“For two years I worked for the children and supported them. For a year and a half all went fairly well. But then I caught cold; for a time I was ill—too ill to work—and my situation at the milliner’s shop was quickly filled up. I had a watch and a few valuable rings and trinkets which Valentine had given me. I sold them one by one and we lived on the little money they fetched. But the children were only half-fed, and one wretched day of a hot and stifling July Kitty fainted away quietly in my arms. That decided me. I made up my mind on the spot. I had a diamond ring, the most valuable of all my jewels, and the one I cared for most, for Valentine had given it me on our engagement. I took it out and sold it. I was fortunate; I got £10 for it. I hurried off at once and bought material, and made up with Nancy’s help lovely and picturesque dresses for both the children. I believe I had a correct eye for color, and I dressed Rachel in rich dark plush with lace, but Kitty was all in white. When the clothes were complete I put them on, and Nancy kissed the pets and fetched a cab for me, and we drove away to Waterloo. I had so little money left that I could only afford third-class tickets, but I took them to Lyndhurst Road, and when we arrived there drove straight to Avonsyde. The children were as excited and pleased as possible. They knew nothing of any coming parting, and were only anxious to see their grandfather and the house which their father had so often spoken to them about. They were children who had never been scolded; no harsh words had ever been addressed to them, consequently they knew nothing of fear. When they got into the lovely old place they were wild with delight. ‘Kitty,’ said Rachel, ‘let us go and find our grandfather.’ Before I could restrain them they were off; but indeed I had no wish to hinder them, for I felt sure they would plead their own cause best. We had arrived at a critical moment, for that was the last day of the old squire’s life. I saw his daughters—my sisters-in-law. We had a private interview and made terms with one another. These were the terms: The ladies of Avonsyde would take my darlings and care for them and educate them, and be, as they expressed it, ‘mothers’ to them, on condition that I gave them up. I said I would not give them up absolutely. I told the ladies quite plainly why I brought them at all. I said it was out of no love or respect for the cruel grandfather who had disowned them; it was out of no love or respect for the sisters, who did not care what became of their brother’s children: it was simply and entirely out of my great mother-love for the children themselves. I would rather part with them than see them starve or suffer. ‘But,’ I added, ‘there are limits even to my self-denial. I will not give them up forever. Name the term of years, but there must be a limit to the parting.’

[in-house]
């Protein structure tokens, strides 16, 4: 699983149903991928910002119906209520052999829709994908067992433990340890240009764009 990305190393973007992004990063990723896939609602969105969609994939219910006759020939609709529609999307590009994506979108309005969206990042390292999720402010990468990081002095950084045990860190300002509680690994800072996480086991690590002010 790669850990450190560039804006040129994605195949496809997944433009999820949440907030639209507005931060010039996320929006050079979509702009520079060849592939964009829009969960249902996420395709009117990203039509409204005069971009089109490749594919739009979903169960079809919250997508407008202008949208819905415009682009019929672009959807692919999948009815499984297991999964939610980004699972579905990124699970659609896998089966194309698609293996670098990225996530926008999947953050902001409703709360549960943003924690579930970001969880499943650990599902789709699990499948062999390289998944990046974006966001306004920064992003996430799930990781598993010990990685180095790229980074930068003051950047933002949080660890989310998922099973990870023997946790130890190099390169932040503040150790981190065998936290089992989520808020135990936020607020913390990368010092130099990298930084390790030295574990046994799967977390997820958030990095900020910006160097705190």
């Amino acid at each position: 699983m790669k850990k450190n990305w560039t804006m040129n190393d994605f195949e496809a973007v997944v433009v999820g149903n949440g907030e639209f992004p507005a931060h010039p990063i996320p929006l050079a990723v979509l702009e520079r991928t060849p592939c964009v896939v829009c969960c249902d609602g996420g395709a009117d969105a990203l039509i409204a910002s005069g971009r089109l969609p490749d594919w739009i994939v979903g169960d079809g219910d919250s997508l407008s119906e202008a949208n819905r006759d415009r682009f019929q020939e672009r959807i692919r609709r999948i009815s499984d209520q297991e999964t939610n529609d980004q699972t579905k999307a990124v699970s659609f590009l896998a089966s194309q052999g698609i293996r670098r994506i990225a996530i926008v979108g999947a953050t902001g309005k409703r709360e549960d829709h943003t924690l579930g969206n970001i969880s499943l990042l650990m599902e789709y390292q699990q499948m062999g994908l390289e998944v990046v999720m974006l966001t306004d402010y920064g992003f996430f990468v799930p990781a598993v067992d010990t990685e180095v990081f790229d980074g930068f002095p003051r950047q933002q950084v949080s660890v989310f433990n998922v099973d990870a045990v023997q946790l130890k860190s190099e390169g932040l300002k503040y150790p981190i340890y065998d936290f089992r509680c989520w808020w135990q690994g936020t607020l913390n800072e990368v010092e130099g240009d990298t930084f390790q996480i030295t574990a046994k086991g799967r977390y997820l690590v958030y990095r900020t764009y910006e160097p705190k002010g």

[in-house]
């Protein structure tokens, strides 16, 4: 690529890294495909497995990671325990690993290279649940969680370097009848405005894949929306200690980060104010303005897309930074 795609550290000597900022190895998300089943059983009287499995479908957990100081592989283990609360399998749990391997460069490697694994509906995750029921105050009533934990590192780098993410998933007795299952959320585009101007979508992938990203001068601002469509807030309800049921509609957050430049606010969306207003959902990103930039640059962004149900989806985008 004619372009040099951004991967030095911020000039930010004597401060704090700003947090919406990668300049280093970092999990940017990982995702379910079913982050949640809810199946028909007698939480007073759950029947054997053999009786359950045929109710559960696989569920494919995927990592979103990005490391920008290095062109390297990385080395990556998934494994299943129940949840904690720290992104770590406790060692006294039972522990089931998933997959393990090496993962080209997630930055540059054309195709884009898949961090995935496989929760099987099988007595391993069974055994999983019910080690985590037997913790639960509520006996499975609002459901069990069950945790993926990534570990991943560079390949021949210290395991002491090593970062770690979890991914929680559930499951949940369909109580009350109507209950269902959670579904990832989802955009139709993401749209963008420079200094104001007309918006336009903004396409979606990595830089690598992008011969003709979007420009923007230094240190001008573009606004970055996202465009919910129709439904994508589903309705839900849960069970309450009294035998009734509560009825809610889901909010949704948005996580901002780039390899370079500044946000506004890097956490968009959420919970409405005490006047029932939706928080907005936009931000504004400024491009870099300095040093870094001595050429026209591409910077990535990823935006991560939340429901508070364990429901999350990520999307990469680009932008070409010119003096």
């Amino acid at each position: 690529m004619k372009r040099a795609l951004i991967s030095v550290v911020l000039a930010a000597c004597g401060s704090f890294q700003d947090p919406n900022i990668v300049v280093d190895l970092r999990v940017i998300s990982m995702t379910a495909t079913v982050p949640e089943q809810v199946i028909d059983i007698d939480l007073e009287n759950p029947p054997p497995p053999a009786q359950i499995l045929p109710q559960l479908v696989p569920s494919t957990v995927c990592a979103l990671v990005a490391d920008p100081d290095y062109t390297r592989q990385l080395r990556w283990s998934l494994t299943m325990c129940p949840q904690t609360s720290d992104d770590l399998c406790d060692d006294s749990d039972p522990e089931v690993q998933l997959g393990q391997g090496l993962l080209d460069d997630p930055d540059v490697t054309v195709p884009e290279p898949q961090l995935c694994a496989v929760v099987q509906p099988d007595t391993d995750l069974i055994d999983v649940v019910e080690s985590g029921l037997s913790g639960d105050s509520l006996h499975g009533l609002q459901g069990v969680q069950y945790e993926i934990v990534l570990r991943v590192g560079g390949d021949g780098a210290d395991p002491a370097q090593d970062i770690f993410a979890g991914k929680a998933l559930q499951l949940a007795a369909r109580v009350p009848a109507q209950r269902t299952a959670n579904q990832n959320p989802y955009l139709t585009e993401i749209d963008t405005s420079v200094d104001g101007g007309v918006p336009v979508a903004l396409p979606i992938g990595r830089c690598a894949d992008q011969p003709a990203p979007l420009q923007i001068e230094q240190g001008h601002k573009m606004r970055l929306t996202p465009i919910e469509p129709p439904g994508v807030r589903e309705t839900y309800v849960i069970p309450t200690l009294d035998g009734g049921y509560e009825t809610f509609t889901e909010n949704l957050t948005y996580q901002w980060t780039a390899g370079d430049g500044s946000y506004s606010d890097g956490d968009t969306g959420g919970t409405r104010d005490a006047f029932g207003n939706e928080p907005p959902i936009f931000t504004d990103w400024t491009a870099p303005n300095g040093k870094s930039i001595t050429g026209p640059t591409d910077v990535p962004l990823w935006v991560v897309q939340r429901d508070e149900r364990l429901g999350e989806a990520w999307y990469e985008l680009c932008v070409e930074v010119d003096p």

“Then Miss Katharine, who seemed kinder-hearted than her sister, gave me one or two compassionate glances, and even said, ‘Poor thing!’ once or twice under her breath.